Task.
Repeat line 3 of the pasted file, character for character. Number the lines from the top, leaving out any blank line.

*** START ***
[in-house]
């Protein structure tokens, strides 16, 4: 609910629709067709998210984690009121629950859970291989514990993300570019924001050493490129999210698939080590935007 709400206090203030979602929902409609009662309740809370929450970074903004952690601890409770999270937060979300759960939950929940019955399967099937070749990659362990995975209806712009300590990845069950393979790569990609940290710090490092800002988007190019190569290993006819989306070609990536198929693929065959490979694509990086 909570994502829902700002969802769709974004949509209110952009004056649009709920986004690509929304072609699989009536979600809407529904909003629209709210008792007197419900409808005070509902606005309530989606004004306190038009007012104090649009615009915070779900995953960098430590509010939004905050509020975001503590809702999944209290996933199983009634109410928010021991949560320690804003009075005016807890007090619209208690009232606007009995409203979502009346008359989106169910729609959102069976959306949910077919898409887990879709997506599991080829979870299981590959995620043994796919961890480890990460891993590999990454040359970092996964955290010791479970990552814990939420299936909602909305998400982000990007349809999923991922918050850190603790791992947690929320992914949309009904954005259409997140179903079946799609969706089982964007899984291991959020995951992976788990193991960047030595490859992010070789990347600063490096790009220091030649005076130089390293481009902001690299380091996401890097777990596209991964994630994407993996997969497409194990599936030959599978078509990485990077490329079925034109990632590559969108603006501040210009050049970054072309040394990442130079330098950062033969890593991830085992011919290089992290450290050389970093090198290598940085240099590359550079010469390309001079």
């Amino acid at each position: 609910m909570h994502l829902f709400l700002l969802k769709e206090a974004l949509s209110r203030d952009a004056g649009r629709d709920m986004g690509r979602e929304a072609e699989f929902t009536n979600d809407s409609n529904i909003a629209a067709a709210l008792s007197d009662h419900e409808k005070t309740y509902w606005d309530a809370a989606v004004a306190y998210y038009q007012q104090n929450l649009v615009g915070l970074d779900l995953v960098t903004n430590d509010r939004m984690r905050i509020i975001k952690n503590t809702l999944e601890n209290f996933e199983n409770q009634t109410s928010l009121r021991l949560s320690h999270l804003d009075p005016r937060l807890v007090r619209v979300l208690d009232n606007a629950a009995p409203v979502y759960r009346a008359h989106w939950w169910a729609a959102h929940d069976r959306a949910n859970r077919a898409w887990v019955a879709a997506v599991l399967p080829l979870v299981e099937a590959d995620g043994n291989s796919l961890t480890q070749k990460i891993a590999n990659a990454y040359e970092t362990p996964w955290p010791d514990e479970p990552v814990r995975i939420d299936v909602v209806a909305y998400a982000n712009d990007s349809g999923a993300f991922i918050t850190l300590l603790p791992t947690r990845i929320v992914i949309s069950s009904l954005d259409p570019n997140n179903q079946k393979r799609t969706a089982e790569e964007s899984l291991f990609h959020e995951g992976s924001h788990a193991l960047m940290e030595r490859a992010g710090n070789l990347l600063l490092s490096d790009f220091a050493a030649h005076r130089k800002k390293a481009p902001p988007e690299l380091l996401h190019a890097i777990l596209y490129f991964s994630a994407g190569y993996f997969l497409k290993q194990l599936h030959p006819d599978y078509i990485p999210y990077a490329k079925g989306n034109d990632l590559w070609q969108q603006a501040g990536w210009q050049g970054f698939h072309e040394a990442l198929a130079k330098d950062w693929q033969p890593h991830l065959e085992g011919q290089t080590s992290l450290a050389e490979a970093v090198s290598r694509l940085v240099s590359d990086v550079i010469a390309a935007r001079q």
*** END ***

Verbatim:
């Amino acid at each position: 609910m909570h994502l829902f709400l700002l969802k769709e206090a974004l949509s209110r203030d952009a004056g649009r629709d709920m986004g690509r979602e929304a072609e699989f929902t009536n979600d809407s409609n529904i909003a629209a067709a709210l008792s007197d009662h419900e409808k005070t309740y509902w606005d309530a809370a989606v004004a306190y998210y038009q007012q104090n929450l649009v615009g915070l970074d779900l995953v960098t903004n430590d509010r939004m984690r905050i509020i975001k952690n503590t809702l999944e601890n209290f996933e199983n409770q009634t109410s928010l009121r021991l949560s320690h999270l804003d009075p005016r937060l807890v007090r619209v979300l208690d009232n606007a629950a009995p409203v979502y759960r009346a008359h989106w939950w169910a729609a959102h929940d069976r959306a949910n859970r077919a898409w887990v019955a879709a997506v599991l399967p080829l979870v299981e099937a590959d995620g043994n291989s796919l961890t480890q070749k990460i891993a590999n990659a990454y040359e970092t362990p996964w955290p010791d514990e479970p990552v814990r995975i939420d299936v909602v209806a909305y998400a982000n712009d990007s349809g999923a993300f991922i918050t850190l300590l603790p791992t947690r990845i929320v992914i949309s069950s009904l954005d259409p570019n997140n179903q079946k393979r799609t969706a089982e790569e964007s899984l291991f990609h959020e995951g992976s924001h788990a193991l960047m940290e030595r490859a992010g710090n070789l990347l600063l490092s490096d790009f220091a050493a030649h005076r130089k800002k390293a481009p902001p988007e690299l380091l996401h190019a890097i777990l596209y490129f991964s994630a994407g190569y993996f997969l497409k290993q194990l599936h030959p006819d599978y078509i990485p999210y990077a490329k079925g989306n034109d990632l590559w070609q969108q603006a501040g990536w210009q050049g970054f698939h072309e040394a990442l198929a130079k330098d950062w693929q033969p890593h991830l065959e085992g011919q290089t080590s992290l450290a050389e490979a970093v090198s290598r694509l940085v240099s590359d990086v550079i010469a390309a935007r001079q």